The festival’s theme is "food, water, shelter." "It sounds simple, but when you really start to think about it, these basics are interconnected to each other – how we use resources has an impact on our environment, and they all have relationships to our dependence on energy," says Conlon.

Last year’s festival drew 1,000 attendees over the five days, with some screenings at capacity at 160. By setting the festival in early January, when little else is going on and lots of college students are still at home, the numbers may be even higher this year.

Although most of the films are or will be in the library’s collection, Conlon urges people not to miss the opportunity to see them on a big screen and to hear either the filmmaker or an expert talk about the film.

Conlon says the festival committee made an effort to find recent films that people may have read about in a review or seen in a festival list but have not had an opportunity to see. Some are not easy to find because they have not been released on DVD. The film "Quark Park," which tells the story of Princeton’s bohemian garden artist Peter Soderman, and self confessed "cold hearted realist" Yale architect Kevin Wilkes, who built a marriage of science and architecture on a lot slated for condominiums in Palmer Sqauare, will have its premier screening at the festival.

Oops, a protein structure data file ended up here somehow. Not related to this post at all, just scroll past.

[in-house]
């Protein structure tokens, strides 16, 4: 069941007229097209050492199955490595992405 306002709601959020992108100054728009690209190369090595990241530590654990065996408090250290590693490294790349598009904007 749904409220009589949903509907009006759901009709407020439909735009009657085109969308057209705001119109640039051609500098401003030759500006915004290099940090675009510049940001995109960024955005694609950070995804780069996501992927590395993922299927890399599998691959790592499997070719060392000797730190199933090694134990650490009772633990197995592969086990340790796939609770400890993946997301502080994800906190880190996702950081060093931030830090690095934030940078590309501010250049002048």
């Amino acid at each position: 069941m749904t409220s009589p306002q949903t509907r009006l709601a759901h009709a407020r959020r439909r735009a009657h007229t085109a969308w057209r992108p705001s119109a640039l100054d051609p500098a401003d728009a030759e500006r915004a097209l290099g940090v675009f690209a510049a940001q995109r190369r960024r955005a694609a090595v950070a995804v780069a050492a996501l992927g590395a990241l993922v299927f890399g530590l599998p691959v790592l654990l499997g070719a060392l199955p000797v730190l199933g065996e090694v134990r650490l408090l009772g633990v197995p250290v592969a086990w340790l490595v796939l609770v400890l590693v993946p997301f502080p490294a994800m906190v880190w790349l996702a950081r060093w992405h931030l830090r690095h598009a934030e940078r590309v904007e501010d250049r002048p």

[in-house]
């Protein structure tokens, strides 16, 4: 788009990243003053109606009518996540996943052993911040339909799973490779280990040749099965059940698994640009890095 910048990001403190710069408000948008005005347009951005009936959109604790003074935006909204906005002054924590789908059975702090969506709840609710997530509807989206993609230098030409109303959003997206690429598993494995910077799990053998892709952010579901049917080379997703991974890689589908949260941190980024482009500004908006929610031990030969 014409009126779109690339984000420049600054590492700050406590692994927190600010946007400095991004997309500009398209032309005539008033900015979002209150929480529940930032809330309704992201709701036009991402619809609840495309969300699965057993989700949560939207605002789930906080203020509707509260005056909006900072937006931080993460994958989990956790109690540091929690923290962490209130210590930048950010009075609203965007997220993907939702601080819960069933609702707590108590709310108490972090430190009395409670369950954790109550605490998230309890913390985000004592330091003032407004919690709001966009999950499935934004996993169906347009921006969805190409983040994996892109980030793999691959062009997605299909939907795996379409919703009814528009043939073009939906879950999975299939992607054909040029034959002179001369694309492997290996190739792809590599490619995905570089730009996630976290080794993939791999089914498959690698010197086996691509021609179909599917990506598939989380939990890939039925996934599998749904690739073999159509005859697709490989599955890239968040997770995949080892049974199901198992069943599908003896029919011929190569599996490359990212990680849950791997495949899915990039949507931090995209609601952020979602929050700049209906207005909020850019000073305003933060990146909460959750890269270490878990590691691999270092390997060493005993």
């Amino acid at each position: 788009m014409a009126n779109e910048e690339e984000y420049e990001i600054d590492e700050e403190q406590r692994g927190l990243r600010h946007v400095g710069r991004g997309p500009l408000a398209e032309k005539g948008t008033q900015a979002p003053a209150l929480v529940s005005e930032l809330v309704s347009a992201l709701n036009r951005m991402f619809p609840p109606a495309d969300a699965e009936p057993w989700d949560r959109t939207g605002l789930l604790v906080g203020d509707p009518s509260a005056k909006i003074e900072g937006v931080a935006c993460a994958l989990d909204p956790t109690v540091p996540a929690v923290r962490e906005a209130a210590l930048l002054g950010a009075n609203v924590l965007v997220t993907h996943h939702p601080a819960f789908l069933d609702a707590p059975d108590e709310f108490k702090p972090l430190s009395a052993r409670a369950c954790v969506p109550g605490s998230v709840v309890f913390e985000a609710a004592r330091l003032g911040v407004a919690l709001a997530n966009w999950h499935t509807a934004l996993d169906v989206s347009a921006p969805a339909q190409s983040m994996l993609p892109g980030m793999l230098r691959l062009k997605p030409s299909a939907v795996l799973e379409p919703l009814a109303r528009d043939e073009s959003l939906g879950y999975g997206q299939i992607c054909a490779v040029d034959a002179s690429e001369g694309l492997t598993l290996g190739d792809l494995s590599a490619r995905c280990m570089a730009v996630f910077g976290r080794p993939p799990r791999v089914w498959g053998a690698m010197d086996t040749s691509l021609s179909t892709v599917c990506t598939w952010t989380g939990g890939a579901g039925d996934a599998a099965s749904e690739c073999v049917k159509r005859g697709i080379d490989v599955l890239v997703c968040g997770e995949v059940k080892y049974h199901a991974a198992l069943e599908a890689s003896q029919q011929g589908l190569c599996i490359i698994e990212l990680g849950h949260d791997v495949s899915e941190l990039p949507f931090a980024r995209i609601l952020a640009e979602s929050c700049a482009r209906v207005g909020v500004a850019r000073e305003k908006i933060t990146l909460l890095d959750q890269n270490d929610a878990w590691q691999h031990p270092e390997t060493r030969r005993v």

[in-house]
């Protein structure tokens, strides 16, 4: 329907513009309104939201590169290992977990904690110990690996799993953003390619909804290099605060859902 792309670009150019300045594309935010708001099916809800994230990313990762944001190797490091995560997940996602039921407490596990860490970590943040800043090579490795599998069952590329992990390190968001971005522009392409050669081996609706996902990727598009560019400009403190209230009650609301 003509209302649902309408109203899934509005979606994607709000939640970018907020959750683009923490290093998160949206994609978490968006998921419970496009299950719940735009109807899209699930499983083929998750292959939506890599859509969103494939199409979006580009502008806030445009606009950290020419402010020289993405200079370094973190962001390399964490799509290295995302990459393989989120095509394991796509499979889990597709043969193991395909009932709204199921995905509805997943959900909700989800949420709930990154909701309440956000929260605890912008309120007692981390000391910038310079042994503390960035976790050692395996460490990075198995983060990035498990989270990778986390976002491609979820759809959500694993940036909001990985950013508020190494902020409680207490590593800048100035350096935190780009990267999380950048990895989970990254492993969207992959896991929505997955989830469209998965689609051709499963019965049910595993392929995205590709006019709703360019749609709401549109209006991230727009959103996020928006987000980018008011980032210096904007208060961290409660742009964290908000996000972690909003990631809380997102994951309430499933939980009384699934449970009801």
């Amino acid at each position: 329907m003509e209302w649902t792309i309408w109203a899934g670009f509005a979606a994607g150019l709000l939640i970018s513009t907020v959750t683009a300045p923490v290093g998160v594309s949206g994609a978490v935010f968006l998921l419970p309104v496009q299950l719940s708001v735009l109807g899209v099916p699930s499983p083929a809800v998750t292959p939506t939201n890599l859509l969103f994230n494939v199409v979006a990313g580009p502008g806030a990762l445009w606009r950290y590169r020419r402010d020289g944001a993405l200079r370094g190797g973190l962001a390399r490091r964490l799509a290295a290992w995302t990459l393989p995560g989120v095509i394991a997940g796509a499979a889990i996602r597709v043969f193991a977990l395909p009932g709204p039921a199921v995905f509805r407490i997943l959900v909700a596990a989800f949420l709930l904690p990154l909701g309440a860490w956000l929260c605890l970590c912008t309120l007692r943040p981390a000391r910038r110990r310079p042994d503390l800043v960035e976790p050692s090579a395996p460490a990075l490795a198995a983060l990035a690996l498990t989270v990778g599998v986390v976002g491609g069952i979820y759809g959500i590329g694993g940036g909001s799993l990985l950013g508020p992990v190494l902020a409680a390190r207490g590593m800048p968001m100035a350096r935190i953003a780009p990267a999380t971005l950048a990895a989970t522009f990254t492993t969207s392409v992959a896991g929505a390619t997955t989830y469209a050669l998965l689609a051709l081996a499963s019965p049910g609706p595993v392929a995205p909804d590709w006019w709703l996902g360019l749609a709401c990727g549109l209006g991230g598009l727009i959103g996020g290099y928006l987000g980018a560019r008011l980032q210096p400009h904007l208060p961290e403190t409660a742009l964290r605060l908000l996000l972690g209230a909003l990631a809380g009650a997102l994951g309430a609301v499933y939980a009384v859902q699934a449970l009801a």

Having a festival in Princeton also provides a venue for regional films about Trenton, Princeton, and Newark. "There’s a local sensibility," says Conlon, "a way to showcase what people are doing here in Princeton and in New Jersey." But the festival also reaches far and wide. One film, "The Water Front," is about rural and urban Michigan, and another, "Manufactured Landscapes," puts into perspective the effects of globalization and wide-scale changes in the industrialization of China.

The festival also gives screen time to new filmmakers. "Three of the films on the last day, by young filmmakers, have fresh, fun energy, and a lot of humor," says Conlon.

Conlon also believes that Princeton’s festival will influence other libraries to offer their own. "We know this will give a next run to some of the films," says Conlon. "It’s a nice recycling effort."

In the face of global warming and overpopulation, watching environmental films can be serious business. But Conlon feels these films also give people a sense that change is possible. "Most of the films, even those that reveal troubling aspects, are hopeful, and at the conclusion, you feel there is something you can do, some change you can make."